The fourth dimension – vertical – can give your garden much more character and form. By using a twig trellis to grow vines on you’ll add that valuable height to visually guide the eye past unsightly views, or to make your garden appear longer.
Twig trellis building is one of the most satisfying projects, as you can easily accomplish a trellis in a few hours.
Even harvesting twigs can be a rewarding experience – not only are you collecting craft materials but you are providing your clump of willows or other shrubs with much needed pruning.
Each time you cut back a group of deciduous
shrubs this forces the growth of many other strongly vertical branches,
eventually providing you with many more twigs for crafts. Learn more about coppicing here.
Start with five to seven long fairly straight canes, and arrange them on the ground. A piece placed across close to the base will hold them all in place, and then several pieces will be placed near the top in a lattice formation.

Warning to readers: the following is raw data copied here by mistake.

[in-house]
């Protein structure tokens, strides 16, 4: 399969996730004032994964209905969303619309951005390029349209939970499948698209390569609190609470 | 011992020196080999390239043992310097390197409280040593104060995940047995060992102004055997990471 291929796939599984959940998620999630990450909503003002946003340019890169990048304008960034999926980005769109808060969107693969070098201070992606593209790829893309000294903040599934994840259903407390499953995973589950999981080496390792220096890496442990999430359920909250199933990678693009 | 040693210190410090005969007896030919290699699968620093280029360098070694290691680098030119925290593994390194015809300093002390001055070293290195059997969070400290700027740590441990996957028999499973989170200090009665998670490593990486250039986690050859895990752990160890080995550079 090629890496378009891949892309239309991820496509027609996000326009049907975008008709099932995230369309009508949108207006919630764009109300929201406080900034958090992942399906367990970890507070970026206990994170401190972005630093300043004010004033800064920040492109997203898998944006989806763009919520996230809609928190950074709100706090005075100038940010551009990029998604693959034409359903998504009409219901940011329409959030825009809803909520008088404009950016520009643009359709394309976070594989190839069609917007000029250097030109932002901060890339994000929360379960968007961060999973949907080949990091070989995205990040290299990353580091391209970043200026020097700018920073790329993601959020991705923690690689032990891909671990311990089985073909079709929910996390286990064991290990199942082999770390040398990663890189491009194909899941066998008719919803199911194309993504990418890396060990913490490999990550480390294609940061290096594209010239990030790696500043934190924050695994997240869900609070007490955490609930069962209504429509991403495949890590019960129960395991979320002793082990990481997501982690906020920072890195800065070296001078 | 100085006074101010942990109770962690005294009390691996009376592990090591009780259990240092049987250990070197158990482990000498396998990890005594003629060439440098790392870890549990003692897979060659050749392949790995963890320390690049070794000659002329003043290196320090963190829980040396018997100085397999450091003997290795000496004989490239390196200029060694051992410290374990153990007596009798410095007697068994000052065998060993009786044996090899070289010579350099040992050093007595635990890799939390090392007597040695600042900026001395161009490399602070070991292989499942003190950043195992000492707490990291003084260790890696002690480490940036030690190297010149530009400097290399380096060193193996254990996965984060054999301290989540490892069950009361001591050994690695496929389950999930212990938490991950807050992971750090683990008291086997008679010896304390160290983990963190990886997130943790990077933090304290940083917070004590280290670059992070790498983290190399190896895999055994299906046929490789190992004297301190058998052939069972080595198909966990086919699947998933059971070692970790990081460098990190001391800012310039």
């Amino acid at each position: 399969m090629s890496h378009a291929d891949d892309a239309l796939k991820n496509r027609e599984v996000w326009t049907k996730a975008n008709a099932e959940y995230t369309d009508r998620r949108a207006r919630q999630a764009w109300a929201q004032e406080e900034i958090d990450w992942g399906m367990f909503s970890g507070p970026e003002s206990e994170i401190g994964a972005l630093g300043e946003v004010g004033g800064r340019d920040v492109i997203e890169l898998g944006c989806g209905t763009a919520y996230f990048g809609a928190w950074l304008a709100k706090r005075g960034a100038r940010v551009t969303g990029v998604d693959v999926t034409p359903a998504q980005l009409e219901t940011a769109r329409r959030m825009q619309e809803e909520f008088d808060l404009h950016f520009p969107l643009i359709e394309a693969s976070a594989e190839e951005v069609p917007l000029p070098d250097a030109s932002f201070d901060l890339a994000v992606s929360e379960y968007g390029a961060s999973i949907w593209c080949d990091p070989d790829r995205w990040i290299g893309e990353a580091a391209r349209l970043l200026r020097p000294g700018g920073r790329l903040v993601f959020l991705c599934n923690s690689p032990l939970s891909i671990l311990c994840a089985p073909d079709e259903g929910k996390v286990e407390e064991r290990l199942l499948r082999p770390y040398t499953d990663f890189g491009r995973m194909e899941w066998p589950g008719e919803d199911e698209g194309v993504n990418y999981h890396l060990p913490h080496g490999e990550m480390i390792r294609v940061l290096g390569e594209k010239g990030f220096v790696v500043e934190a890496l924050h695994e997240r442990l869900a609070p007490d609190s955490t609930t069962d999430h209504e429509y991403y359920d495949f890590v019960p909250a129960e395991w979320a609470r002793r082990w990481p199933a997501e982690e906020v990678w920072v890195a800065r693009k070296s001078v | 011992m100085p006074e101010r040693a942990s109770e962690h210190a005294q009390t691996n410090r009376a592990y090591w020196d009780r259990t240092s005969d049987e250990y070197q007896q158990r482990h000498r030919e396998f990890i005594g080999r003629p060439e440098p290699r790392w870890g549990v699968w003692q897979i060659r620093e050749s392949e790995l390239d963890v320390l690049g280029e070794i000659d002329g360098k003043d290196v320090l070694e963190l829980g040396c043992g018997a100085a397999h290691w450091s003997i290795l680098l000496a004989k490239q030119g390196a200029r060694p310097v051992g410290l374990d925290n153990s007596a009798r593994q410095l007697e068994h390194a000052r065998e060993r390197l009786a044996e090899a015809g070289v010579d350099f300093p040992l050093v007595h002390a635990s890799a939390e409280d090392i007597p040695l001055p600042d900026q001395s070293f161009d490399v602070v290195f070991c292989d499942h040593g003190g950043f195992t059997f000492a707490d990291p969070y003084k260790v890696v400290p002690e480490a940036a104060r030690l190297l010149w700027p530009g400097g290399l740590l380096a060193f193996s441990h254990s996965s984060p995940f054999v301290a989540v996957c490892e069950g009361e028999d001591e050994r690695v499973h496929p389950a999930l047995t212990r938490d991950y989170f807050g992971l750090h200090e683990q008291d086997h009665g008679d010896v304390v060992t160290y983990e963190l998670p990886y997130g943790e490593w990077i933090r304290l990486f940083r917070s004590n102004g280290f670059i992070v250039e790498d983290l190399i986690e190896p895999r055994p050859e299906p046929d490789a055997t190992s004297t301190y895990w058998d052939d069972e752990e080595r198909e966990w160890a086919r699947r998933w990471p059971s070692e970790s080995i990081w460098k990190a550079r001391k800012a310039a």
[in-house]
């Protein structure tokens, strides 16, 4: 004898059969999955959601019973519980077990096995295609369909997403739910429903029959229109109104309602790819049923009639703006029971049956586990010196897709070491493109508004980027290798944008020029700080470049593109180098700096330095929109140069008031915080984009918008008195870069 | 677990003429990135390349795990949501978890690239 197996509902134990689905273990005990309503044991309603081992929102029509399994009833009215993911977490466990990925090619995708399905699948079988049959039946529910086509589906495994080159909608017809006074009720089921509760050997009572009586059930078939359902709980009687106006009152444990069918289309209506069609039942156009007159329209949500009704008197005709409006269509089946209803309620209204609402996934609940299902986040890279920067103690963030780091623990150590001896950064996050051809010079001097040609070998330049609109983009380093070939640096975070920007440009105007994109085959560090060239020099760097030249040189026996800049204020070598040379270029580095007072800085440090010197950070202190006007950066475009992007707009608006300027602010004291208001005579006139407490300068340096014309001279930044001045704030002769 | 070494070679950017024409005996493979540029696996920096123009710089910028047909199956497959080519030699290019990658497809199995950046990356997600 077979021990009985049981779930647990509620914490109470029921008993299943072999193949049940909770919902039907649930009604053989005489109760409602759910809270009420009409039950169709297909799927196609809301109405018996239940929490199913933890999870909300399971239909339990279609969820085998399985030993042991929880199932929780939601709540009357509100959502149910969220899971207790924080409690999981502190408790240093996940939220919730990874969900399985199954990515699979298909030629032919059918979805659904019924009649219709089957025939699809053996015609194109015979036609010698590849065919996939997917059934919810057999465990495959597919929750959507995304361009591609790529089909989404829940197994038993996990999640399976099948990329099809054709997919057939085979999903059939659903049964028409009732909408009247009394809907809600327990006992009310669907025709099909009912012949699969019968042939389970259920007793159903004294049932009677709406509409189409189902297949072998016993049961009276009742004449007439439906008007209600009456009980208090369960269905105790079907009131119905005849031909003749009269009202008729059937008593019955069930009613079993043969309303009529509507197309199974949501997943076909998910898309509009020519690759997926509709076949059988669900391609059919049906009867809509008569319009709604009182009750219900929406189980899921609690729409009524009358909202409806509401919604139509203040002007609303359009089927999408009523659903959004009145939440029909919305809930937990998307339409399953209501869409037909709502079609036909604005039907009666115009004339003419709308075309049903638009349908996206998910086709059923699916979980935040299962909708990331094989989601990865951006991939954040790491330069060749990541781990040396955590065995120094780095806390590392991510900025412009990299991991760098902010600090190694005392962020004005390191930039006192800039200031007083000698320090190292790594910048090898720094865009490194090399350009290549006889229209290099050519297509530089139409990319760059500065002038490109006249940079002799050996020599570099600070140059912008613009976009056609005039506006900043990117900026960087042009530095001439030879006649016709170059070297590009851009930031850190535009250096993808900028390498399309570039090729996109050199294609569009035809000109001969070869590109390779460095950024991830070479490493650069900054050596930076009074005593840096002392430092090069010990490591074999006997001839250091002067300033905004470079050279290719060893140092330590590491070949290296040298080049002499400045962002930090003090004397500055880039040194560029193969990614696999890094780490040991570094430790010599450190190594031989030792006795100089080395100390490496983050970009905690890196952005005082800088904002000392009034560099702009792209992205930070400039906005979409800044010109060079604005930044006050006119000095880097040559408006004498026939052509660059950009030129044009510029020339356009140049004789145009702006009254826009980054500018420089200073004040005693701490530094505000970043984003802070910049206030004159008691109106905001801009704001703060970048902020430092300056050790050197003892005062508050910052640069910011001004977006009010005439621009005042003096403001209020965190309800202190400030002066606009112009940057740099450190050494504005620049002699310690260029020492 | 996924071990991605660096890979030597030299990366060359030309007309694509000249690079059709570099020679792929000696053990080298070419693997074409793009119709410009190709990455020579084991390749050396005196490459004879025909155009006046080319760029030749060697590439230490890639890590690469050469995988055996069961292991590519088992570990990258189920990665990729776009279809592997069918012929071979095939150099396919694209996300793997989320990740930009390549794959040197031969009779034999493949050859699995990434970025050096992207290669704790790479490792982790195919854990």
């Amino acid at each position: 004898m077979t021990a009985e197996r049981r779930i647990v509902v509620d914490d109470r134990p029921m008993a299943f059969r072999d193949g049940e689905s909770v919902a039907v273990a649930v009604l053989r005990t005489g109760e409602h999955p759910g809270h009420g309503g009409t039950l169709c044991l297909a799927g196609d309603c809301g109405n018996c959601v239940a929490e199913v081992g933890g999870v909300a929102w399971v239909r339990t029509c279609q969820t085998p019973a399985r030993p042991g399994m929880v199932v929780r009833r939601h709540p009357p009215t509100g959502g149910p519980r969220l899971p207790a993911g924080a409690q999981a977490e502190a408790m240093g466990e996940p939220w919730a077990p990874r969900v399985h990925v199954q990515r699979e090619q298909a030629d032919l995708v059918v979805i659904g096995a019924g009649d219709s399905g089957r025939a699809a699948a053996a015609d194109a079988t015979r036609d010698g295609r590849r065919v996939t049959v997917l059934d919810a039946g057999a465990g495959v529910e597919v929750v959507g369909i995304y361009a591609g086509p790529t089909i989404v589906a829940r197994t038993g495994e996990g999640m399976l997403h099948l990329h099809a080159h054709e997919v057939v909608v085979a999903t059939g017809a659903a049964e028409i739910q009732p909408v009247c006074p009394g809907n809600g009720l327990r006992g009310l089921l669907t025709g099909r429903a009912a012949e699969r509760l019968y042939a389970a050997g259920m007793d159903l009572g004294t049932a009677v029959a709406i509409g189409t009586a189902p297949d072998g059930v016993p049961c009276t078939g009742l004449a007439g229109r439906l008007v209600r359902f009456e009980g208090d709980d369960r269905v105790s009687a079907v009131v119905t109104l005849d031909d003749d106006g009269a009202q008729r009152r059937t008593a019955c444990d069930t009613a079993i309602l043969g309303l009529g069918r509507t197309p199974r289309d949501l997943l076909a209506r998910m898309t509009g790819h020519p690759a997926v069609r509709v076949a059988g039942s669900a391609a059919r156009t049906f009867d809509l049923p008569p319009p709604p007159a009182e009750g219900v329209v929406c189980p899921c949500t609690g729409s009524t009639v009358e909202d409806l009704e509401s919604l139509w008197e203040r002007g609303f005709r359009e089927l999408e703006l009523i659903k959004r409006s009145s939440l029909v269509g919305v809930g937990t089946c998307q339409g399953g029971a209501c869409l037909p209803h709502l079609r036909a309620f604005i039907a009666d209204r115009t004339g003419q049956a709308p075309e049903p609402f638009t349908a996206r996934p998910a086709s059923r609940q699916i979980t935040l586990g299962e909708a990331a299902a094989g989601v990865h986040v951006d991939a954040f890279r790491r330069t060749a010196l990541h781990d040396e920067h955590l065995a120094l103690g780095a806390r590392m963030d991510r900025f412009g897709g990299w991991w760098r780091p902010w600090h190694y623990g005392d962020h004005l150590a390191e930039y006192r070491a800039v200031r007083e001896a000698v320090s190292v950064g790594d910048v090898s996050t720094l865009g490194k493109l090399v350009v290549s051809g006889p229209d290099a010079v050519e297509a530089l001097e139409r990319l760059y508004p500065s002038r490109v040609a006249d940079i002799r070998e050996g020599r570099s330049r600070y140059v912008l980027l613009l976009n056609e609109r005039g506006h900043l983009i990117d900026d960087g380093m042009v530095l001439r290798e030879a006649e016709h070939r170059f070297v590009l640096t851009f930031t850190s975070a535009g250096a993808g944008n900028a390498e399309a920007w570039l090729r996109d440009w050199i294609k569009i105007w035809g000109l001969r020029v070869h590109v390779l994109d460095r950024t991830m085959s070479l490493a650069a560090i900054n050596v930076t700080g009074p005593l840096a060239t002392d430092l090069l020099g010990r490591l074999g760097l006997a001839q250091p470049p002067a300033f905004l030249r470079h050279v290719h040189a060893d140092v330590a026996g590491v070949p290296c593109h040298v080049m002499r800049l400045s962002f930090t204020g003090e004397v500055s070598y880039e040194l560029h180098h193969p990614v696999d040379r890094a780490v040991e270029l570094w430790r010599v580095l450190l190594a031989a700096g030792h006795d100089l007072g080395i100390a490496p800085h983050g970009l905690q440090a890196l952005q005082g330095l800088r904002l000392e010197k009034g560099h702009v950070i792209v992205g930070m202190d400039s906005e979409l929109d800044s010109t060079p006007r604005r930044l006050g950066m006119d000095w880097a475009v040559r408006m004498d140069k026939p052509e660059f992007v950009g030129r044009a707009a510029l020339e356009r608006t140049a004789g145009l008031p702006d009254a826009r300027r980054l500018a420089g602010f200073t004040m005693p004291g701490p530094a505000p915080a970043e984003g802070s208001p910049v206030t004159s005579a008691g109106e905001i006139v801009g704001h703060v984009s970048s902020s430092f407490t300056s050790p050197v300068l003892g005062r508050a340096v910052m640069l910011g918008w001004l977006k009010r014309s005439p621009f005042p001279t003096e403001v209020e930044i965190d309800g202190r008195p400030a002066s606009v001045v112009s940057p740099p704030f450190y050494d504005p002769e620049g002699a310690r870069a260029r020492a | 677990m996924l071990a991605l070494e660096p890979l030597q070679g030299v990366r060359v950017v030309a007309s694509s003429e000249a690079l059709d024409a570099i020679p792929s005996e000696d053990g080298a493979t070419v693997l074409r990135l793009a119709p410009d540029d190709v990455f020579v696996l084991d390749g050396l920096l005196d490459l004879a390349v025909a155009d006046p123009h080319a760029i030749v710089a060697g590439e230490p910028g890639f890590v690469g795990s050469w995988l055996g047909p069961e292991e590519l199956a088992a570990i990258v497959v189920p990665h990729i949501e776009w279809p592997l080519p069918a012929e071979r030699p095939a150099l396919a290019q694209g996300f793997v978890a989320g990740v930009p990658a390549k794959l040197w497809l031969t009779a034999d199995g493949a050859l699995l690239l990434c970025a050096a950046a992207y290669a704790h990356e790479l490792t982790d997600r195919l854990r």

Arrange them in a pleasing formation – keep in mind how vigorous or delicate your vine is to decide this arrangement.
Twig trellises can be built specifically for Clematis or other twining vines, with larger spaces, or closer together to offer more support to climbing roses. Wire each piece on to the upright canes, using the pigtail method of finishing the wire to stop it from catching on sweaters, fingers or in your hair.
Carefully twist the pigtails tight, avoiding ‘barking’ the canes. See how I use these wire techniques in my rustic crafts.
Attach the finished twig trellis to a wall or fence by nailing fencing staples to the wall and wiring the trellis in place. This allows you to move it if necessary to maintain the wall or fence.
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